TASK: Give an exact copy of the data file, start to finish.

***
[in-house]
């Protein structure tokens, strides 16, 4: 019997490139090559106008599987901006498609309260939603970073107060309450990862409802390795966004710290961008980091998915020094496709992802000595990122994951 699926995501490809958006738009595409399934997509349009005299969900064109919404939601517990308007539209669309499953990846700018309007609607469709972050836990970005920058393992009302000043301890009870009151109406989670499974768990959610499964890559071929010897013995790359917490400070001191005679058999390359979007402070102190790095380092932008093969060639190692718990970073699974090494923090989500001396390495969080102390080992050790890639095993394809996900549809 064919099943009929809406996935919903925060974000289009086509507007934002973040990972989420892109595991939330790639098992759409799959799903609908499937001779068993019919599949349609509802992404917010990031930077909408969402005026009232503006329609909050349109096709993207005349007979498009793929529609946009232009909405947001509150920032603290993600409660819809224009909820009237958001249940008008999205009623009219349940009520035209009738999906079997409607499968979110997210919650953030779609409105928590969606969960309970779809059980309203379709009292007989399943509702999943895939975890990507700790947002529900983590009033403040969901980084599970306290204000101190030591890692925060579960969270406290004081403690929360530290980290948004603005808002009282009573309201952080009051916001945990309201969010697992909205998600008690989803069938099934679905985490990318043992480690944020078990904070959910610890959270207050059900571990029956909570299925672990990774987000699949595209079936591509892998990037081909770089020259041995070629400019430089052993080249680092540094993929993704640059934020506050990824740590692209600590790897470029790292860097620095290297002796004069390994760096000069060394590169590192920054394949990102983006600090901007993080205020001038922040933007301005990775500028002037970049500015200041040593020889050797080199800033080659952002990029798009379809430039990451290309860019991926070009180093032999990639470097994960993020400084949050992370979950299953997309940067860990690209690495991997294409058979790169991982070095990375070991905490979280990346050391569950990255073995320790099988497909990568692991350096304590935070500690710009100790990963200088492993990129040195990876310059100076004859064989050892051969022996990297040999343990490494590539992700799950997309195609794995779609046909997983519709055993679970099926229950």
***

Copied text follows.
[in-house]
């Protein structure tokens, strides 16, 4: 019997490139090559106008599987901006498609309260939603970073107060309450990862409802390795966004710290961008980091998915020094496709992802000595990122994951 699926995501490809958006738009595409399934997509349009005299969900064109919404939601517990308007539209669309499953990846700018309007609607469709972050836990970005920058393992009302000043301890009870009151109406989670499974768990959610499964890559071929010897013995790359917490400070001191005679058999390359979007402070102190790095380092932008093969060639190692718990970073699974090494923090989500001396390495969080102390080992050790890639095993394809996900549809 064919099943009929809406996935919903925060974000289009086509507007934002973040990972989420892109595991939330790639098992759409799959799903609908499937001779068993019919599949349609509802992404917010990031930077909408969402005026009232503006329609909050349109096709993207005349007979498009793929529609946009232009909405947001509150920032603290993600409660819809224009909820009237958001249940008008999205009623009219349940009520035209009738999906079997409607499968979110997210919650953030779609409105928590969606969960309970779809059980309203379709009292007989399943509702999943895939975890990507700790947002529900983590009033403040969901980084599970306290204000101190030591890692925060579960969270406290004081403690929360530290980290948004603005808002009282009573309201952080009051916001945990309201969010697992909205998600008690989803069938099934679905985490990318043992480690944020078990904070959910610890959270207050059900571990029956909570299925672990990774987000699949595209079936591509892998990037081909770089020259041995070629400019430089052993080249680092540094993929993704640059934020506050990824740590692209600590790897470029790292860097620095290297002796004069390994760096000069060394590169590192920054394949990102983006600090901007993080205020001038922040933007301005990775500028002037970049500015200041040593020889050797080199800033080659952002990029798009379809430039990451290309860019991926070009180093032999990639470097994960993020400084949050992370979950299953997309940067860990690209690495991997294409058979790169991982070095990375070991905490979280990346050391569950990255073995320790099988497909990568692991350096304590935070500690710009100790990963200088492993990129040195990876310059100076004859064989050892051969022996990297040999343990490494590539992700799950997309195609794995779609046909997983519709055993679970099926229950």